Like the String Theory, there is much debate about whether free will/choice is infinite, limited or non-existent. When I learned of the String Theory, it gave me hope in my belief of complete free will/choice. The Multiverse component of the theory illustrates, through science, how God could offer choice while creating each small instance or step in someone’s life. Some believers think that God pre-destines your life because your “steps are ordered”. (Psalms 27:33) But I can see through the example of the Multiverse that God has put in place multiple realities at the microscopic level. They are individualized to each person and governed by that person’s choices.


What is also fascinating about this correlation between storytelling and the String Theory is that God uses genetics to build character and reveal purpose. Genetics provide strengths, weaknesses, history and potential in biological and biographical detail for the character. Genetics become the tools that help to inform the character’s inner analysis. This analysis drives the choices one uses in the Multiverse.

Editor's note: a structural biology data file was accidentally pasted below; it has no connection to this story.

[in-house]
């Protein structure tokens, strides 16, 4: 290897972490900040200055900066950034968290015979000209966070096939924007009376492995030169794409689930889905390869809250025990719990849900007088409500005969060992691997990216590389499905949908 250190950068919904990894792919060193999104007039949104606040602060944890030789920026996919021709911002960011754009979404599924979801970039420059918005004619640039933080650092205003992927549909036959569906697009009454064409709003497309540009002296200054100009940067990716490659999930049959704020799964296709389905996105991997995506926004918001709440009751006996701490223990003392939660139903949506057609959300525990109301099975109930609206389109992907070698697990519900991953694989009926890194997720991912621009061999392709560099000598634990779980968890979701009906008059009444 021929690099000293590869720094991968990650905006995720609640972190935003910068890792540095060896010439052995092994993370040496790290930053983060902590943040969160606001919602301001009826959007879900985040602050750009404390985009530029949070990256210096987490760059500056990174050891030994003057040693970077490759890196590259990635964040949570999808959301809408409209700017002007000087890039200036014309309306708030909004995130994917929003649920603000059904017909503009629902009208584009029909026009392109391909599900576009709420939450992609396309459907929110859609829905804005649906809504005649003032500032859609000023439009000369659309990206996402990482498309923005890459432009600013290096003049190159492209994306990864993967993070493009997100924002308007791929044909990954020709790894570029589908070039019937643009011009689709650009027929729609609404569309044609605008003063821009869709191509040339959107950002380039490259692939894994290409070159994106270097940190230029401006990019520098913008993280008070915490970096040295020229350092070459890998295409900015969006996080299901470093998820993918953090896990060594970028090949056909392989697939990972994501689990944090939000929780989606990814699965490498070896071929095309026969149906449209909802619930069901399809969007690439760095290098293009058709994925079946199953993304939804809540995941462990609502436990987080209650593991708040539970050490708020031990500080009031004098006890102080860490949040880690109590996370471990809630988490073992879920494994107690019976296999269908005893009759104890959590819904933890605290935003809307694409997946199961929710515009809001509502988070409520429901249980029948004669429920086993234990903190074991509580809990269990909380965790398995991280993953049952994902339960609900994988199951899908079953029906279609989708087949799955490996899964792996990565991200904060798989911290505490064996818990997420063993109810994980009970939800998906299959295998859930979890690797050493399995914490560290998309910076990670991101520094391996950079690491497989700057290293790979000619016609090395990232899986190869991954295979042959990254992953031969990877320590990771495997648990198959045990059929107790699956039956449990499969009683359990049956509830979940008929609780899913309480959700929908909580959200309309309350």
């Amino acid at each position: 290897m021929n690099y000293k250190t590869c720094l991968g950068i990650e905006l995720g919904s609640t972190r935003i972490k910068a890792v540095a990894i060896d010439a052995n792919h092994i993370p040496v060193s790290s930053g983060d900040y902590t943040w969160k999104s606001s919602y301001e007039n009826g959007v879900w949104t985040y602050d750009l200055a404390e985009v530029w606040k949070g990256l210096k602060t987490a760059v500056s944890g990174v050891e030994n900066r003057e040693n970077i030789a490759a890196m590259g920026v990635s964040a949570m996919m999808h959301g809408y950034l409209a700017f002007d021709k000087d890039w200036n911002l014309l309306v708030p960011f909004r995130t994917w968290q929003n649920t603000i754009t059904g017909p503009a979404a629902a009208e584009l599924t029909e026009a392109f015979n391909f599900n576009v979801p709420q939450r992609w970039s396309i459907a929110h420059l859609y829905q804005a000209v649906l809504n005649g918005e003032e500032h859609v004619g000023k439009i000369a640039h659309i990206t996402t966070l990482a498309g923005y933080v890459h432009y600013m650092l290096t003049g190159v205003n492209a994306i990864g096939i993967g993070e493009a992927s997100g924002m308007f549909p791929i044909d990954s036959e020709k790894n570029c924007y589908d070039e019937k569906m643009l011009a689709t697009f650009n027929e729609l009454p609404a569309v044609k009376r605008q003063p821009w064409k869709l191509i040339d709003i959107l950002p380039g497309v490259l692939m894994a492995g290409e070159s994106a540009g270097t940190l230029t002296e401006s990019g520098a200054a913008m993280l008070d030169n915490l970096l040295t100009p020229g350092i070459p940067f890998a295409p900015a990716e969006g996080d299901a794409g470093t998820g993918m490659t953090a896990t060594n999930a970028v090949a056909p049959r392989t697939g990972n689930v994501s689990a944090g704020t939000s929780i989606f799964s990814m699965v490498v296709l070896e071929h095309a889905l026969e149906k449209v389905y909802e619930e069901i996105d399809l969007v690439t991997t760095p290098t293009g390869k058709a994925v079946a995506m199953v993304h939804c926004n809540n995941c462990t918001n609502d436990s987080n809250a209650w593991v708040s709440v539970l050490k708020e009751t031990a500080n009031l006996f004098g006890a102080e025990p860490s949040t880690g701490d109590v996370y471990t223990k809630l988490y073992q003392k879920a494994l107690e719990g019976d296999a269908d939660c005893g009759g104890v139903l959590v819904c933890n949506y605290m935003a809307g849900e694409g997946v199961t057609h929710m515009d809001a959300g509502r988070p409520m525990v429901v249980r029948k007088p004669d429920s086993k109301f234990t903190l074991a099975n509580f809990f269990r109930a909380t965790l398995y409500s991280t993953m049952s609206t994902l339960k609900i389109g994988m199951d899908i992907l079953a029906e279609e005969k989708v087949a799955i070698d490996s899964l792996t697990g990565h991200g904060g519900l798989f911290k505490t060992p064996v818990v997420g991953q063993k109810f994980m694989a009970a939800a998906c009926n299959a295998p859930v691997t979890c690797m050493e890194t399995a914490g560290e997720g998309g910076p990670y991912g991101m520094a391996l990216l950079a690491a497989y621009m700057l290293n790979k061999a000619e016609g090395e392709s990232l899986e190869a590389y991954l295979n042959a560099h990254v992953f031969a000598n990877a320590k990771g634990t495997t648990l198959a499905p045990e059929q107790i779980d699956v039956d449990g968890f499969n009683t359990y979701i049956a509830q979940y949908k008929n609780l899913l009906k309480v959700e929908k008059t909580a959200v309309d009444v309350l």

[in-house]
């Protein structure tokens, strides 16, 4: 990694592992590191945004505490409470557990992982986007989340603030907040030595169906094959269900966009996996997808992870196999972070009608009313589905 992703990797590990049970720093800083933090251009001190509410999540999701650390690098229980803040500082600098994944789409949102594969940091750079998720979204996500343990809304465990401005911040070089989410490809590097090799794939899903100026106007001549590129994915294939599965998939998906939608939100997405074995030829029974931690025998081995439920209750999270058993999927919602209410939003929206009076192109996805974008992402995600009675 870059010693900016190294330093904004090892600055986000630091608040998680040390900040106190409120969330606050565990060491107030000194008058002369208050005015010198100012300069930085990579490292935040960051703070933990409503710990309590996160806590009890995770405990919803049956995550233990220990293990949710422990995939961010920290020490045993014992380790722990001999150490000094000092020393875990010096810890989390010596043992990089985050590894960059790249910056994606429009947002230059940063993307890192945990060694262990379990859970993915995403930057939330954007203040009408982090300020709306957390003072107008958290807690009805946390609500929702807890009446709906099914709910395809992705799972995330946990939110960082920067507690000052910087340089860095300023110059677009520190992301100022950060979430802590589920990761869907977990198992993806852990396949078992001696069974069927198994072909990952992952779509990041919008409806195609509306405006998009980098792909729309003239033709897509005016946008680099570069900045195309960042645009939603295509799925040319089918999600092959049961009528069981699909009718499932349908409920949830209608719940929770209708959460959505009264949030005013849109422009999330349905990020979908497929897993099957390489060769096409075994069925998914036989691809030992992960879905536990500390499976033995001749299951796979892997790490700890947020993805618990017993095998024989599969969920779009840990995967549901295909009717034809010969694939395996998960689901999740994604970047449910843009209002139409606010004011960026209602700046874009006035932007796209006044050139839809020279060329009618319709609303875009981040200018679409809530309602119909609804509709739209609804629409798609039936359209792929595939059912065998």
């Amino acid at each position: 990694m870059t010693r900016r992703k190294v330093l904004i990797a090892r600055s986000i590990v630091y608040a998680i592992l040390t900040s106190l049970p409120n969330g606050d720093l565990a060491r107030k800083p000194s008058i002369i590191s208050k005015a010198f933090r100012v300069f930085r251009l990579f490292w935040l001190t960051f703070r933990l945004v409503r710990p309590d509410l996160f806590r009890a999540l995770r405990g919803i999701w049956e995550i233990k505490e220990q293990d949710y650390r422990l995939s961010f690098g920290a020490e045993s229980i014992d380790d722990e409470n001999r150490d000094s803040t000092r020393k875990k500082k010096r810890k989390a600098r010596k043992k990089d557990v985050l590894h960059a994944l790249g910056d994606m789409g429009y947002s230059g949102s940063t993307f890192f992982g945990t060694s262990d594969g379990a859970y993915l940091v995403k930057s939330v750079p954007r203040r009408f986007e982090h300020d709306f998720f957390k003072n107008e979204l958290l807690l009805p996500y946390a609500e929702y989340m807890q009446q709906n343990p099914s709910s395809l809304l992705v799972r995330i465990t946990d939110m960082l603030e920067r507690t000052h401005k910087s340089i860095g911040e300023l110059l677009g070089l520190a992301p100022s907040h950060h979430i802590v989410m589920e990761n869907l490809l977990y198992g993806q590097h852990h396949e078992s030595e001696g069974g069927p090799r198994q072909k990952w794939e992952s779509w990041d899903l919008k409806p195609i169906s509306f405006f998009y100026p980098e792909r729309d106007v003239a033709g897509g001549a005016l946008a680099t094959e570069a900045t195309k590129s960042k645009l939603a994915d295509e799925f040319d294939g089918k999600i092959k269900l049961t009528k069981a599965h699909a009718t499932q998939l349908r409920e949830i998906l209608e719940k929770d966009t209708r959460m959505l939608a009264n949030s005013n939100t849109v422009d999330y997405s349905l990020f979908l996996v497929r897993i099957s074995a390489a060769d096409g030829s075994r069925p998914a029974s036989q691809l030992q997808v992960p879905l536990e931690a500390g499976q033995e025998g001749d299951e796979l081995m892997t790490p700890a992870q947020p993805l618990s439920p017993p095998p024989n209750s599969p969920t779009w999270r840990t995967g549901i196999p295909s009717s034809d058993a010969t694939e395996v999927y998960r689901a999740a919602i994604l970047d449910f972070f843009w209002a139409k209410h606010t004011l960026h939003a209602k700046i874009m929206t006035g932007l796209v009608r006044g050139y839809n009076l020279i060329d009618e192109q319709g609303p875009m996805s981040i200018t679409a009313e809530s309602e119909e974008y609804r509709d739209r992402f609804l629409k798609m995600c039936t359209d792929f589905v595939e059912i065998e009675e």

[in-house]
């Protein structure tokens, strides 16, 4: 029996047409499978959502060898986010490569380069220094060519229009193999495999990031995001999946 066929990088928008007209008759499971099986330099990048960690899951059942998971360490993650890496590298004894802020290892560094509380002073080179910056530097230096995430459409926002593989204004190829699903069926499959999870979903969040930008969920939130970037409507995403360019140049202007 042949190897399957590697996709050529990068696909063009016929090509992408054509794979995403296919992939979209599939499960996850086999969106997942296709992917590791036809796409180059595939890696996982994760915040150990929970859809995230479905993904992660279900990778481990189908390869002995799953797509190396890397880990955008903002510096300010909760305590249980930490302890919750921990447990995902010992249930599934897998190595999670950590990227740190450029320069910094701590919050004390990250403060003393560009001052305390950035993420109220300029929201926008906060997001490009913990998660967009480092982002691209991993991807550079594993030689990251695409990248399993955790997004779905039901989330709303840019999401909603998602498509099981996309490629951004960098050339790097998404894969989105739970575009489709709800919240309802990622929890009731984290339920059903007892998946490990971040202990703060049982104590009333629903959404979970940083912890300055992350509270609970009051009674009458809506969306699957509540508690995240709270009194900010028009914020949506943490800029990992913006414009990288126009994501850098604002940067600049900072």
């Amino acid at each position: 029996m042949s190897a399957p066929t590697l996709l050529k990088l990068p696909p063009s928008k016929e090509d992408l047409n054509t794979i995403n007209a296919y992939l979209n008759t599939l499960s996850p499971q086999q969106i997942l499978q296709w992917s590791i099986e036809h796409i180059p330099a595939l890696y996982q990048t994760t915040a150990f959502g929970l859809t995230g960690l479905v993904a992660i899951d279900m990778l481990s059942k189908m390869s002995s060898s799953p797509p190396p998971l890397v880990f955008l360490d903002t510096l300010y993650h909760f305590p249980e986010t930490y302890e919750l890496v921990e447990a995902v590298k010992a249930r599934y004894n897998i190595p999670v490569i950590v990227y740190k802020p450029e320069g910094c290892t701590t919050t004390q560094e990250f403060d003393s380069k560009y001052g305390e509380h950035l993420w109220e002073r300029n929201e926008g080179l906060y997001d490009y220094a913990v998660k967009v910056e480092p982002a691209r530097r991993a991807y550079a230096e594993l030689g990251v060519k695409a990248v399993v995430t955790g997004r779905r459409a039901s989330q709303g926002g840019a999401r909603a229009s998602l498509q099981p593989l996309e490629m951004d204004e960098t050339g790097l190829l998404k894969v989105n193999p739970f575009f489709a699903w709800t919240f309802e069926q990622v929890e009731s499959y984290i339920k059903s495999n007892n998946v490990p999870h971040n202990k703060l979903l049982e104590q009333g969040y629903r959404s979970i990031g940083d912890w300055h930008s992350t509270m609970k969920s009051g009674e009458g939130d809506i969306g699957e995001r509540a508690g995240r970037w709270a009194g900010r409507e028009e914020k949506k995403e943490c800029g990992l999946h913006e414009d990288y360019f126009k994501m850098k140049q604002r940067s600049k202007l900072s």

PBS once showed how this could work on its show “NOVA: The Elegant Universe”. It starred Dr. Brian Greene and discussed his views on the String Theory. The viewer sees him at a bar getting a drink. There are several different versions of him at the bar at the same time that the Multiverse could play out depending on his choices. This, to me, is the craft and underpinning of a great author – setting the stage for the character to evolve through its journey of choices. The author allows the character to present itself and then reveal the truth of who they are by their use of free will. Once the author applies the pen to the paper, worlds appear and their inhabitants. God spoke to the darkness and the universe was created. Witness the power of the word In Genesis 1.